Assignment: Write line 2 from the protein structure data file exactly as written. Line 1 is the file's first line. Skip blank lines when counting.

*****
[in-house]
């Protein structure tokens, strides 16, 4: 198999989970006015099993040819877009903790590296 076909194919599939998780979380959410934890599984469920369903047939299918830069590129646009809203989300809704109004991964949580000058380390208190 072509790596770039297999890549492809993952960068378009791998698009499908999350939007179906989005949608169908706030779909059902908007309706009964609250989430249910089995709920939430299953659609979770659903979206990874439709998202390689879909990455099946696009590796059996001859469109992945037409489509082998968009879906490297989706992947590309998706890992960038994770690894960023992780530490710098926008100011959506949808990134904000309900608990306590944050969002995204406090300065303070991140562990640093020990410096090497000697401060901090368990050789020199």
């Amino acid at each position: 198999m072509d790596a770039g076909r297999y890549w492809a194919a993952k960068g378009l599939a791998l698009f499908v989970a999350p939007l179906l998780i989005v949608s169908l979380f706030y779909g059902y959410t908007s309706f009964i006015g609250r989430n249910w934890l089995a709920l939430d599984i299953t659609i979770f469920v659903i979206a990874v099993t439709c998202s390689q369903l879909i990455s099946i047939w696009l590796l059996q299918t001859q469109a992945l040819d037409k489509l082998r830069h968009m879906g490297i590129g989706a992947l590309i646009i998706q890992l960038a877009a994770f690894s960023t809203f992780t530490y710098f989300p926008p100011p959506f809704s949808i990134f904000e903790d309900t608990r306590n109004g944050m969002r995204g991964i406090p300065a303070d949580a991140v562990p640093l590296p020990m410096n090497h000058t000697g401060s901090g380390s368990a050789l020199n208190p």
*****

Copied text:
């Protein structure tokens, strides 16, 4: 198999989970006015099993040819877009903790590296 076909194919599939998780979380959410934890599984469920369903047939299918830069590129646009809203989300809704109004991964949580000058380390208190 072509790596770039297999890549492809993952960068378009791998698009499908999350939007179906989005949608169908706030779909059902908007309706009964609250989430249910089995709920939430299953659609979770659903979206990874439709998202390689879909990455099946696009590796059996001859469109992945037409489509082998968009879906490297989706992947590309998706890992960038994770690894960023992780530490710098926008100011959506949808990134904000309900608990306590944050969002995204406090300065303070991140562990640093020990410096090497000697401060901090368990050789020199």